He heard voices coming up from the stairs. A pair of older boys from the sound of it, and it was confirmed when two red, shaggy heads appeared from the hole in the floor with two identical faces underneath. James wished his mother would let him grow his hair that long, and he realized with some surprise, that she wouldn’t be able to get near his head with a pair of shears for the entire school year. He found himself smiling excitedly.

 

“What do we have here?” One of the boys peered at him, but James could see the teasing look in his face that James had seen on his own older cousins and they had never meant him any harm.

 

“Not even a wand,” the other commented.

 

“Mum won’t let me have it until I set off on the train,” James said grumpily and the other boys laughed.

 

“Here you go.” One of them handed him his own wand. “Try not to set anything on fire.”

 

James’ eyes went wide as he took the wand. He was afraid to wave it.

 

“Don’t know what to do with it?” the other twin asked. “Fabian, you gave your wand to a Muggle.”

 

“I’m not a Muggle!” James frowned. “But the others at the wand store did some crazy things.”

 

“They hadn’t bonded with a wizard yet.” Fabian waved his hand dismissively. “This shouldn’t be as bad.”

 

James poked at a bright yellow book cover and grinned deviously as the cover turned a deep brown with raised lettering on the front.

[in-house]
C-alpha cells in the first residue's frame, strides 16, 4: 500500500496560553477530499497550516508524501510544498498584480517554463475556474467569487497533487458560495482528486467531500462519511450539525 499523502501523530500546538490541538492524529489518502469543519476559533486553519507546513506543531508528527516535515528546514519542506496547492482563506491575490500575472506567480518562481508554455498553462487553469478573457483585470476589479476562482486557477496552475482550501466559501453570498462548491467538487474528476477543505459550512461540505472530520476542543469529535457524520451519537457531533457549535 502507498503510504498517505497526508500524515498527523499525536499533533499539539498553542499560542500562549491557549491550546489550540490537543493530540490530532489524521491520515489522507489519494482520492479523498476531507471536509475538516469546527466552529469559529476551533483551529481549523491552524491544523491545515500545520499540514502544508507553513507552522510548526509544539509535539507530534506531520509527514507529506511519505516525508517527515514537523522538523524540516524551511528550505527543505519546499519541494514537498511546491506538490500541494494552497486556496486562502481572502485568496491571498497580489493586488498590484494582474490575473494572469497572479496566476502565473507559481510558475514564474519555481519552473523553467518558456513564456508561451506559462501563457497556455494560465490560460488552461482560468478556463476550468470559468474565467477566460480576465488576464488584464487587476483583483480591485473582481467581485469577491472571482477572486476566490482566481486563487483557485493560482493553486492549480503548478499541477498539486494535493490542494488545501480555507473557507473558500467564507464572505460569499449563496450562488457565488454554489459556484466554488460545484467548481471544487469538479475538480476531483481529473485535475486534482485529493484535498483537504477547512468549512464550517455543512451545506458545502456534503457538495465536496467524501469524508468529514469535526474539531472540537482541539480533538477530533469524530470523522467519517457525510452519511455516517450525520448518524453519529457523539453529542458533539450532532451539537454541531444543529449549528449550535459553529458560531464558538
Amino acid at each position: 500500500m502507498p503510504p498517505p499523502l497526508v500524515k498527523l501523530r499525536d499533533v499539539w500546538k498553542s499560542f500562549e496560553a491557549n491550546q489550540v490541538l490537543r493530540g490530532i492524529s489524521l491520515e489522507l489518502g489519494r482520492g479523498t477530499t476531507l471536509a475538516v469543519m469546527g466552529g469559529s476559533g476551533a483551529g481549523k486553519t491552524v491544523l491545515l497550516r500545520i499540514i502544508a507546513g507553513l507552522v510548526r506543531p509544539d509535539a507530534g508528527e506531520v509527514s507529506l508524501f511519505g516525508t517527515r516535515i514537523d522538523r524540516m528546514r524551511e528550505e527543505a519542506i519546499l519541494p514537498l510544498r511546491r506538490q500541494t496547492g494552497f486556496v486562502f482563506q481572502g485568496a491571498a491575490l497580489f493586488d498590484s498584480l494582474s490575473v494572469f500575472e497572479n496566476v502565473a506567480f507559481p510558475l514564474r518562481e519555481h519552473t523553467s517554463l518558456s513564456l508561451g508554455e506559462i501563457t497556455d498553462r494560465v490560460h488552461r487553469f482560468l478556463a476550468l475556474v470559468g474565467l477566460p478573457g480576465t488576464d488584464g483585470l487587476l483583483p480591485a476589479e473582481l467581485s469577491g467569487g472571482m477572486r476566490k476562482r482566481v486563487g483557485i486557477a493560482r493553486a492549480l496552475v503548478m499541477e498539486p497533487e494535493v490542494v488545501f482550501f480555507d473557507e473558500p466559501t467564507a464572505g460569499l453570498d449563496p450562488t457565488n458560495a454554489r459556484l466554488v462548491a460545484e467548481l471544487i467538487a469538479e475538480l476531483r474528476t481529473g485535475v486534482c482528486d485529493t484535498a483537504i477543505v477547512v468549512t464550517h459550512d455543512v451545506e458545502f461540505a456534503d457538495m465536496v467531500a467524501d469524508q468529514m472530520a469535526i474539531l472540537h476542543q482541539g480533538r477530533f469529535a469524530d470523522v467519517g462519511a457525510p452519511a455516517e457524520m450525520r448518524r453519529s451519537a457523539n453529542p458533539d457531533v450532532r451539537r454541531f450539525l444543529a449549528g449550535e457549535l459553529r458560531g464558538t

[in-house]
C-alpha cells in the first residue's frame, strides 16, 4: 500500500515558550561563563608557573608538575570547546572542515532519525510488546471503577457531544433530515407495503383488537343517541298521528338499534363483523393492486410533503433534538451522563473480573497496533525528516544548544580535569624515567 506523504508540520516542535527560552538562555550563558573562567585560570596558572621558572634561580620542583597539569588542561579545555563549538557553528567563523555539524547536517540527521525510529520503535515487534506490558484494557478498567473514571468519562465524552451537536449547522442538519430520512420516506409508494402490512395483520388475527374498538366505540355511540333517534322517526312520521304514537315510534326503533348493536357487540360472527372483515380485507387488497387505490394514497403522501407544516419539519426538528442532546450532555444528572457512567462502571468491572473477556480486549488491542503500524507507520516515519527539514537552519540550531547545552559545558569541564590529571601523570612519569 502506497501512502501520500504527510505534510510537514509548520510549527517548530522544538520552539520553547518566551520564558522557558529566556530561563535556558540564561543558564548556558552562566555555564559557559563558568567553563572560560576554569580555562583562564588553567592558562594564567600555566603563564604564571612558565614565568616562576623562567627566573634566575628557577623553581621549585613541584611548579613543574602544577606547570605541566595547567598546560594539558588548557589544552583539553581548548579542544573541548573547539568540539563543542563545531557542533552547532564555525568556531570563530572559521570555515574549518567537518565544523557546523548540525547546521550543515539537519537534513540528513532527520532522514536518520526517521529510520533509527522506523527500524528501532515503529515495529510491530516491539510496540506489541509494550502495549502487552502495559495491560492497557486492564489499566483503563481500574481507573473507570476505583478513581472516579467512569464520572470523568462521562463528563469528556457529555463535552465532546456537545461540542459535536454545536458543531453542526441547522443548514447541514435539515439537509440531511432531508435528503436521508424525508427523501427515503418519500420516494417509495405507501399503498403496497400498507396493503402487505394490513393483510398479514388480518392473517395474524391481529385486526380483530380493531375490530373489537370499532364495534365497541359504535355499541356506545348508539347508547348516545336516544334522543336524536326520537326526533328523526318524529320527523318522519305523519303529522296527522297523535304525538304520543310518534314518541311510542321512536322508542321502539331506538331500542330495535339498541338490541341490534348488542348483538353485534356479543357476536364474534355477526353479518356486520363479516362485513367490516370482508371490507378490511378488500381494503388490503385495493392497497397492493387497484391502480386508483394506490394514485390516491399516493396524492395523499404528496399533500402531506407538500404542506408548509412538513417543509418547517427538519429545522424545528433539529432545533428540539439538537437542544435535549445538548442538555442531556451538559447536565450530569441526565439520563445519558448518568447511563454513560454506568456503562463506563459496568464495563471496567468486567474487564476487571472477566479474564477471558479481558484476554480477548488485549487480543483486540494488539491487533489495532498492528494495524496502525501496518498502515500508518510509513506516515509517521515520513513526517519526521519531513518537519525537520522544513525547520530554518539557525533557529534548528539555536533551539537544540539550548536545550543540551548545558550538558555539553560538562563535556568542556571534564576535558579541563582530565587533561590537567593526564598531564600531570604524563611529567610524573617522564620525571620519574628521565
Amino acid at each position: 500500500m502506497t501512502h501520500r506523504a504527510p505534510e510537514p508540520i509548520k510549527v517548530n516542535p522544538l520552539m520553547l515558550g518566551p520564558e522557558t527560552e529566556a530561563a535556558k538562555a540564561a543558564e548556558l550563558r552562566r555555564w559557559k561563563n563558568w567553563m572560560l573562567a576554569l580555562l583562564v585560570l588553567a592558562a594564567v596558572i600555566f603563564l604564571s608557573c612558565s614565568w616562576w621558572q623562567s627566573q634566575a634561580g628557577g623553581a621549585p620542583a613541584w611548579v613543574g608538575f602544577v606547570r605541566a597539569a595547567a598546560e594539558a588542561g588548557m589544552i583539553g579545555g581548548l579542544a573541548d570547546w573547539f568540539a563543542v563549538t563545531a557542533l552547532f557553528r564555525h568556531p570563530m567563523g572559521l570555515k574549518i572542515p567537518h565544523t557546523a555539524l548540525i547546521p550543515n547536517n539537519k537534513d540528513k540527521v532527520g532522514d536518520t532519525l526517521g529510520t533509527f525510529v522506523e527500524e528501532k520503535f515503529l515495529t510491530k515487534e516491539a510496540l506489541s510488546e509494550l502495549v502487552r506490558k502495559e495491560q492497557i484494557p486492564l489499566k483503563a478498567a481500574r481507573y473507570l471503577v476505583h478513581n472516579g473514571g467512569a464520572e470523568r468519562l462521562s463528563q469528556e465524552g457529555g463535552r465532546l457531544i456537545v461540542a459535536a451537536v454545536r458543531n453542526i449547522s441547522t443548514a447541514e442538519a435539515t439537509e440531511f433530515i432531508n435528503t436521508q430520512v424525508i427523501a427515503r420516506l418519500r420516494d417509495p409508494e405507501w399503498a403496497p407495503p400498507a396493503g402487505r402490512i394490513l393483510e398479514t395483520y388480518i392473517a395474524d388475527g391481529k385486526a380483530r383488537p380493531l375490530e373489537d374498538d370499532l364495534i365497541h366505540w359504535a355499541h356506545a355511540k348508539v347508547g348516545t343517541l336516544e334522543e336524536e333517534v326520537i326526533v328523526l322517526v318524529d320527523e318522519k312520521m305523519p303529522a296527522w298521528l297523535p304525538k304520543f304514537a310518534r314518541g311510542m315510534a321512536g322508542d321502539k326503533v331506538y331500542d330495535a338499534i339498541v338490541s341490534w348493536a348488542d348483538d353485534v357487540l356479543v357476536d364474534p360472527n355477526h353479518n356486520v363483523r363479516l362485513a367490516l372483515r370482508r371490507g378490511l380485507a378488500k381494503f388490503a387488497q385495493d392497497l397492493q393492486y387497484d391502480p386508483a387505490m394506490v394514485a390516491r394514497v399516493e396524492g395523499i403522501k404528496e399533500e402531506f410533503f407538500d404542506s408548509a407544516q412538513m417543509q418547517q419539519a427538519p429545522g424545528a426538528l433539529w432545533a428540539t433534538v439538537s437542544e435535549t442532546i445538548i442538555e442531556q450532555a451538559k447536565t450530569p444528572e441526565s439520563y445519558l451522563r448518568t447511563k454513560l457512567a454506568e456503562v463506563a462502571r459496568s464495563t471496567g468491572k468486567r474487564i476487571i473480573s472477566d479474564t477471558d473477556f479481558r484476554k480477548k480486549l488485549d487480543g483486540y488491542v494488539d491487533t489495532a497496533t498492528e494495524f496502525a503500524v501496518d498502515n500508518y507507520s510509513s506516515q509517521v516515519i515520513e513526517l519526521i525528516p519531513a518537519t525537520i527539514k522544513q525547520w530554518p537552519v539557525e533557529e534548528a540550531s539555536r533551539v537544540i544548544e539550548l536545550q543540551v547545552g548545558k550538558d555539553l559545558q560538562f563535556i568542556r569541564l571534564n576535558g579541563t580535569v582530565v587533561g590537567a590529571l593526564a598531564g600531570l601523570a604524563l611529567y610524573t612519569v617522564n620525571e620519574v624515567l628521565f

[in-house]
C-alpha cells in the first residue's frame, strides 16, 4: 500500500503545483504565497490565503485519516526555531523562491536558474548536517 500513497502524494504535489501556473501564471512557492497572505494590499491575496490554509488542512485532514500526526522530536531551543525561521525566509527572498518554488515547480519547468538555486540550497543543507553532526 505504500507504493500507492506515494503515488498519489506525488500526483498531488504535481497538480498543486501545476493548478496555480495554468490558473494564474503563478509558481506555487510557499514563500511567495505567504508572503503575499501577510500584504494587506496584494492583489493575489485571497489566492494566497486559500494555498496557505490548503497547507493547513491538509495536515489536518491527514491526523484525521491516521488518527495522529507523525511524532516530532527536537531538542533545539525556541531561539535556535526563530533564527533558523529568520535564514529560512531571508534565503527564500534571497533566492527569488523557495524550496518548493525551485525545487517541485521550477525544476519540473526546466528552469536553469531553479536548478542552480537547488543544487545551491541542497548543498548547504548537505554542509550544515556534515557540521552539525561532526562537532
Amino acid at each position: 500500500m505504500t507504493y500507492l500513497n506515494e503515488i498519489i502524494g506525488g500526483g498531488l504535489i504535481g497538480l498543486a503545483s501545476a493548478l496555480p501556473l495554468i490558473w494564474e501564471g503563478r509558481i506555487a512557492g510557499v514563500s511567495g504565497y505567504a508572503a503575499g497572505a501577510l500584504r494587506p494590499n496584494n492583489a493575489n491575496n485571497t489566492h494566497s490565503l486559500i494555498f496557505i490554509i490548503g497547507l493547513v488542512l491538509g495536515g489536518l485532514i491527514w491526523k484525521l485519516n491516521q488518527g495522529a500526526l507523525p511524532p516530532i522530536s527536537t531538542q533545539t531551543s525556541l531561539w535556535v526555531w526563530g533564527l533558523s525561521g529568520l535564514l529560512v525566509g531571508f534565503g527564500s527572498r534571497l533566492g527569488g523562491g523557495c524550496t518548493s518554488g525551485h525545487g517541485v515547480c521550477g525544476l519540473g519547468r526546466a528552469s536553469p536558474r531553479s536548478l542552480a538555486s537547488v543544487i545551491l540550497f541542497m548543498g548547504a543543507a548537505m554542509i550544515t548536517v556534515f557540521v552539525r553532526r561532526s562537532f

“Gideon, you’re supposed to be the smarter one. Why didn’t you think of that?” Fabian elbowed his brother.

 

“Do you go to Hogwarts?” James asked as he began selecting books and changing their covers.

 

“We’re going to be seventh years,” Gideon confirmed.

 

“Then we’re going to open a shop!” Fabian said excitedly. “Enchanted furniture! We just need another year of transfiguration.”

 

“Well, you can experiment on my bed if I don’t like it.” James nodded.

 

“What if we aren’t in the same House?” Gideon asked.

 

James thought for a moment. “I can have someone shrink it down so I can put it in my pocket. Then you can change it and shrink it back down.”

 

“Thinks of everything, this one.” Fabian grinned.

 

“Good sign for the start of the year.” Gideon agreed.

 

“What House are you in?” James asked.

 

“Gryffindor,” the twins said together.